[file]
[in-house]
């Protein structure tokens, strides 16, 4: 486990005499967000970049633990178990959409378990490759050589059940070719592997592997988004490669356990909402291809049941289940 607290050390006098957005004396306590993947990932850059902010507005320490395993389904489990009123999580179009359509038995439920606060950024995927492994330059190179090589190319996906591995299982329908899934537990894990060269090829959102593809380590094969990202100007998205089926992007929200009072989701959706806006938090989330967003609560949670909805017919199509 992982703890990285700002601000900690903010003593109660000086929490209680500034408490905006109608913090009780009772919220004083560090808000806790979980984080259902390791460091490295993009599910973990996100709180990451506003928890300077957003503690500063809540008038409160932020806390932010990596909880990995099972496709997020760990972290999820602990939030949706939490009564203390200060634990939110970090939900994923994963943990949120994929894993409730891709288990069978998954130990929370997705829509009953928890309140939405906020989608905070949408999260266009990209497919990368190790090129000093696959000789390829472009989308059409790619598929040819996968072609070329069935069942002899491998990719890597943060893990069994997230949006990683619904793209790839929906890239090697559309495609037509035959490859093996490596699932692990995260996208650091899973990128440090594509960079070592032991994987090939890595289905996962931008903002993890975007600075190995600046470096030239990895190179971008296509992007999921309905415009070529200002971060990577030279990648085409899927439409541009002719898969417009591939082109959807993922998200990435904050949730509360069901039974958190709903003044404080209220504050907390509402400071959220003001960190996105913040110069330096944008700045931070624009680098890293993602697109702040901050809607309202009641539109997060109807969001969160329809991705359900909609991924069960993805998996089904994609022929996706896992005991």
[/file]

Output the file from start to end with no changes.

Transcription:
[in-house]
């Protein structure tokens, strides 16, 4: 486990005499967000970049633990178990959409378990490759050589059940070719592997592997988004490669356990909402291809049941289940 607290050390006098957005004396306590993947990932850059902010507005320490395993389904489990009123999580179009359509038995439920606060950024995927492994330059190179090589190319996906591995299982329908899934537990894990060269090829959102593809380590094969990202100007998205089926992007929200009072989701959706806006938090989330967003609560949670909805017919199509 992982703890990285700002601000900690903010003593109660000086929490209680500034408490905006109608913090009780009772919220004083560090808000806790979980984080259902390791460091490295993009599910973990996100709180990451506003928890300077957003503690500063809540008038409160932020806390932010990596909880990995099972496709997020760990972290999820602990939030949706939490009564203390200060634990939110970090939900994923994963943990949120994929894993409730891709288990069978998954130990929370997705829509009953928890309140939405906020989608905070949408999260266009990209497919990368190790090129000093696959000789390829472009989308059409790619598929040819996968072609070329069935069942002899491998990719890597943060893990069994997230949006990683619904793209790839929906890239090697559309495609037509035959490859093996490596699932692990995260996208650091899973990128440090594509960079070592032991994987090939890595289905996962931008903002993890975007600075190995600046470096030239990895190179971008296509992007999921309905415009070529200002971060990577030279990648085409899927439409541009002719898969417009591939082109959807993922998200990435904050949730509360069901039974958190709903003044404080209220504050907390509402400071959220003001960190996105913040110069330096944008700045931070624009680098890293993602697109702040901050809607309202009641539109997060109807969001969160329809991705359900909609991924069960993805998996089904994609022929996706896992005991």